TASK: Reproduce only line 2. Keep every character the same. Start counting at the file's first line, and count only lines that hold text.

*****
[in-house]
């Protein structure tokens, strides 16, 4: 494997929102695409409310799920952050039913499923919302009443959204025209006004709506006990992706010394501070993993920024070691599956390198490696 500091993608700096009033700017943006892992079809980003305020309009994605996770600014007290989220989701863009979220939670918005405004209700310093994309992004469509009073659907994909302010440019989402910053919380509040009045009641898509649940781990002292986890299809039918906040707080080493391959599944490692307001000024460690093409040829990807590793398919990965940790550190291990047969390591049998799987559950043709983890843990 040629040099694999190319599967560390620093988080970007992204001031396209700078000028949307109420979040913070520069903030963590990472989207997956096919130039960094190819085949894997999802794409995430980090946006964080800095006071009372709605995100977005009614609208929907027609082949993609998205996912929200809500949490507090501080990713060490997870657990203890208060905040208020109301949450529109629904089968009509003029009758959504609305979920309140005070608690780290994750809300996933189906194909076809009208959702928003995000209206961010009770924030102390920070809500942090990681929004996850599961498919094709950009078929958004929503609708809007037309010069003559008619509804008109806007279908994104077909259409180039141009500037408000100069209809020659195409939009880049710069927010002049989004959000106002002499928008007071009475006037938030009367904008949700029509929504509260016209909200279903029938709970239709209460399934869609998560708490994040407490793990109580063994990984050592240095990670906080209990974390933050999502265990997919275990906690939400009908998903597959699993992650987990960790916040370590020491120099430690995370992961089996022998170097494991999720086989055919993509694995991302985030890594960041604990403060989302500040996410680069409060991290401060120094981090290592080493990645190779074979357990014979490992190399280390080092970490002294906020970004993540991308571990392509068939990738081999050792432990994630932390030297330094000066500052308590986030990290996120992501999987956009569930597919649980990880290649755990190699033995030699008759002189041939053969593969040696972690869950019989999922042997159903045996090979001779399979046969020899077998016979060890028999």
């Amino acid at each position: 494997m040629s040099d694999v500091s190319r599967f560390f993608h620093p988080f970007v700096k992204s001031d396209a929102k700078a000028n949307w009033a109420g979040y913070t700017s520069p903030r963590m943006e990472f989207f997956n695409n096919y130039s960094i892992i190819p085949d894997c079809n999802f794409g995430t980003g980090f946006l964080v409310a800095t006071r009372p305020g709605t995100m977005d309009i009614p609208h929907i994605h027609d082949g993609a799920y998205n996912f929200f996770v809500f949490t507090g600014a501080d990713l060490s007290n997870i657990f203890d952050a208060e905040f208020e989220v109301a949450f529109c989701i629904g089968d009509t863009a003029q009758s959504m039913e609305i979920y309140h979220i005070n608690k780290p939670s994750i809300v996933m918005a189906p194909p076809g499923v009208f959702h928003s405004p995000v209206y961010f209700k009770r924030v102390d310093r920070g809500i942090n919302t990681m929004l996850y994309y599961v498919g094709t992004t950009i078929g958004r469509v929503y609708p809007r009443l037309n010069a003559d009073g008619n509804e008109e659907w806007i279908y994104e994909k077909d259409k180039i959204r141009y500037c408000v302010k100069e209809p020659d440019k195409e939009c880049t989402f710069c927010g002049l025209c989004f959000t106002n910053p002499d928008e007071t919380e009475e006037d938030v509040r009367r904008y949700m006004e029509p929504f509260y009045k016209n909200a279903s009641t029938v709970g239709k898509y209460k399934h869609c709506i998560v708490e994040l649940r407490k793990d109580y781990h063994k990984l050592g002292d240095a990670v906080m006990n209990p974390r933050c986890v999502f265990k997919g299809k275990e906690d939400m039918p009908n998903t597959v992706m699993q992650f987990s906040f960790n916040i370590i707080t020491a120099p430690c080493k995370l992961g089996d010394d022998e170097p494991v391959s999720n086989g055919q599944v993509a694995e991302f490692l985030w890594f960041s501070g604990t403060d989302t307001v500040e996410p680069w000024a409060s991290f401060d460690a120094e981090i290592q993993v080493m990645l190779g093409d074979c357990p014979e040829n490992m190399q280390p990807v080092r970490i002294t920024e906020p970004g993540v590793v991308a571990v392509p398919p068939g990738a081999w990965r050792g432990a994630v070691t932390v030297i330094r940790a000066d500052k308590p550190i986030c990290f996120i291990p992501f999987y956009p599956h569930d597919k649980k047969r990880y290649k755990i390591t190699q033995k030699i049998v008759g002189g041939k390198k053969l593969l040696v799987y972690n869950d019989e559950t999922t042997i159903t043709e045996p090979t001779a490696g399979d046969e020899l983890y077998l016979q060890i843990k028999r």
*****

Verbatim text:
């Protein structure tokens, strides 16, 4: 494997929102695409409310799920952050039913499923919302009443959204025209006004709506006990992706010394501070993993920024070691599956390198490696 500091993608700096009033700017943006892992079809980003305020309009994605996770600014007290989220989701863009979220939670918005405004209700310093994309992004469509009073659907994909302010440019989402910053919380509040009045009641898509649940781990002292986890299809039918906040707080080493391959599944490692307001000024460690093409040829990807590793398919990965940790550190291990047969390591049998799987559950043709983890843990 040629040099694999190319599967560390620093988080970007992204001031396209700078000028949307109420979040913070520069903030963590990472989207997956096919130039960094190819085949894997999802794409995430980090946006964080800095006071009372709605995100977005009614609208929907027609082949993609998205996912929200809500949490507090501080990713060490997870657990203890208060905040208020109301949450529109629904089968009509003029009758959504609305979920309140005070608690780290994750809300996933189906194909076809009208959702928003995000209206961010009770924030102390920070809500942090990681929004996850599961498919094709950009078929958004929503609708809007037309010069003559008619509804008109806007279908994104077909259409180039141009500037408000100069209809020659195409939009880049710069927010002049989004959000106002002499928008007071009475006037938030009367904008949700029509929504509260016209909200279903029938709970239709209460399934869609998560708490994040407490793990109580063994990984050592240095990670906080209990974390933050999502265990997919275990906690939400009908998903597959699993992650987990960790916040370590020491120099430690995370992961089996022998170097494991999720086989055919993509694995991302985030890594960041604990403060989302500040996410680069409060991290401060120094981090290592080493990645190779074979357990014979490992190399280390080092970490002294906020970004993540991308571990392509068939990738081999050792432990994630932390030297330094000066500052308590986030990290996120992501999987956009569930597919649980990880290649755990190699033995030699008759002189041939053969593969040696972690869950019989999922042997159903045996090979001779399979046969020899077998016979060890028999």